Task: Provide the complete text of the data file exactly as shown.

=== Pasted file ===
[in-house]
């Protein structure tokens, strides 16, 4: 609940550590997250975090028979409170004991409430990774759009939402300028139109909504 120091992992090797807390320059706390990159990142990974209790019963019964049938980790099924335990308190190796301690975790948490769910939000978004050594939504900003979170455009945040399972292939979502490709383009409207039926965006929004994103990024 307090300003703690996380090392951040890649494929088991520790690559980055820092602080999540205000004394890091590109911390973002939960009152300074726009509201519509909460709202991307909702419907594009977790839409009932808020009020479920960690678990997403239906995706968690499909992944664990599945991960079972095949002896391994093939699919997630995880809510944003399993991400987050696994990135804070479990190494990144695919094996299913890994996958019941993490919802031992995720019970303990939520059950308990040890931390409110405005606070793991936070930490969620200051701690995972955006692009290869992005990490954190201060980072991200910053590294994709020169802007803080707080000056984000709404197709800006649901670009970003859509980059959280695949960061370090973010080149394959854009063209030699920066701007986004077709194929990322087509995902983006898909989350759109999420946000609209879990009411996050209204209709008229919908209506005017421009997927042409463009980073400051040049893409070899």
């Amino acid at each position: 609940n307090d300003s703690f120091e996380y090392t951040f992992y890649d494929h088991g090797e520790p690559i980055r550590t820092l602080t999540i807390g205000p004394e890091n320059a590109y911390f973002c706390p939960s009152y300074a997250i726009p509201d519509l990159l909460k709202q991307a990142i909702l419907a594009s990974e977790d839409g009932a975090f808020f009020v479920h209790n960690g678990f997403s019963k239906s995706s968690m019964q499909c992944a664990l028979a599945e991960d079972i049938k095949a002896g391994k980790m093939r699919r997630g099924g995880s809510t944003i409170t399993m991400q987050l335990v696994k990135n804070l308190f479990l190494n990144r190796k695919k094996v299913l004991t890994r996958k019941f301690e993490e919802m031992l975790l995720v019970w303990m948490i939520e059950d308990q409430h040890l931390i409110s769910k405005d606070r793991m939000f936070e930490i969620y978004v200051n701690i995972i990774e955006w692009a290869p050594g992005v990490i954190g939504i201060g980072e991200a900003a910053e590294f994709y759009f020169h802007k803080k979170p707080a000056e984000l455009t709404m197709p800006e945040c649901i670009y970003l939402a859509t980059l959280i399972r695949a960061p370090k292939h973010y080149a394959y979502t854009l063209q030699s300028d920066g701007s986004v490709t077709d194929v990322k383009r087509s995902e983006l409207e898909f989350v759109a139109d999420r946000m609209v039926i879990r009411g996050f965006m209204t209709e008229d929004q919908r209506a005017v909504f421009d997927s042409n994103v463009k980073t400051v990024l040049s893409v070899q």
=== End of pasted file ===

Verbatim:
[in-house]
């Protein structure tokens, strides 16, 4: 609940550590997250975090028979409170004991409430990774759009939402300028139109909504 120091992992090797807390320059706390990159990142990974209790019963019964049938980790099924335990308190190796301690975790948490769910939000978004050594939504900003979170455009945040399972292939979502490709383009409207039926965006929004994103990024 307090300003703690996380090392951040890649494929088991520790690559980055820092602080999540205000004394890091590109911390973002939960009152300074726009509201519509909460709202991307909702419907594009977790839409009932808020009020479920960690678990997403239906995706968690499909992944664990599945991960079972095949002896391994093939699919997630995880809510944003399993991400987050696994990135804070479990190494990144695919094996299913890994996958019941993490919802031992995720019970303990939520059950308990040890931390409110405005606070793991936070930490969620200051701690995972955006692009290869992005990490954190201060980072991200910053590294994709020169802007803080707080000056984000709404197709800006649901670009970003859509980059959280695949960061370090973010080149394959854009063209030699920066701007986004077709194929990322087509995902983006898909989350759109999420946000609209879990009411996050209204209709008229919908209506005017421009997927042409463009980073400051040049893409070899």
């Amino acid at each position: 609940n307090d300003s703690f120091e996380y090392t951040f992992y890649d494929h088991g090797e520790p690559i980055r550590t820092l602080t999540i807390g205000p004394e890091n320059a590109y911390f973002c706390p939960s009152y300074a997250i726009p509201d519509l990159l909460k709202q991307a990142i909702l419907a594009s990974e977790d839409g009932a975090f808020f009020v479920h209790n960690g678990f997403s019963k239906s995706s968690m019964q499909c992944a664990l028979a599945e991960d079972i049938k095949a002896g391994k980790m093939r699919r997630g099924g995880s809510t944003i409170t399993m991400q987050l335990v696994k990135n804070l308190f479990l190494n990144r190796k695919k094996v299913l004991t890994r996958k019941f301690e993490e919802m031992l975790l995720v019970w303990m948490i939520e059950d308990q409430h040890l931390i409110s769910k405005d606070r793991m939000f936070e930490i969620y978004v200051n701690i995972i990774e955006w692009a290869p050594g992005v990490i954190g939504i201060g980072e991200a900003a910053e590294f994709y759009f020169h802007k803080k979170p707080a000056e984000l455009t709404m197709p800006e945040c649901i670009y970003l939402a859509t980059l959280i399972r695949a960061p370090k292939h973010y080149a394959y979502t854009l063209q030699s300028d920066g701007s986004v490709t077709d194929v990322k383009r087509s995902e983006l409207e898909f989350v759109a139109d999420r946000m609209v039926i879990r009411g996050f965006m209204t209709e008229d929004q919908r209506a005017v909504f421009d997927s042409n994103v463009k980073t400051v990024l040049s893409v070899q």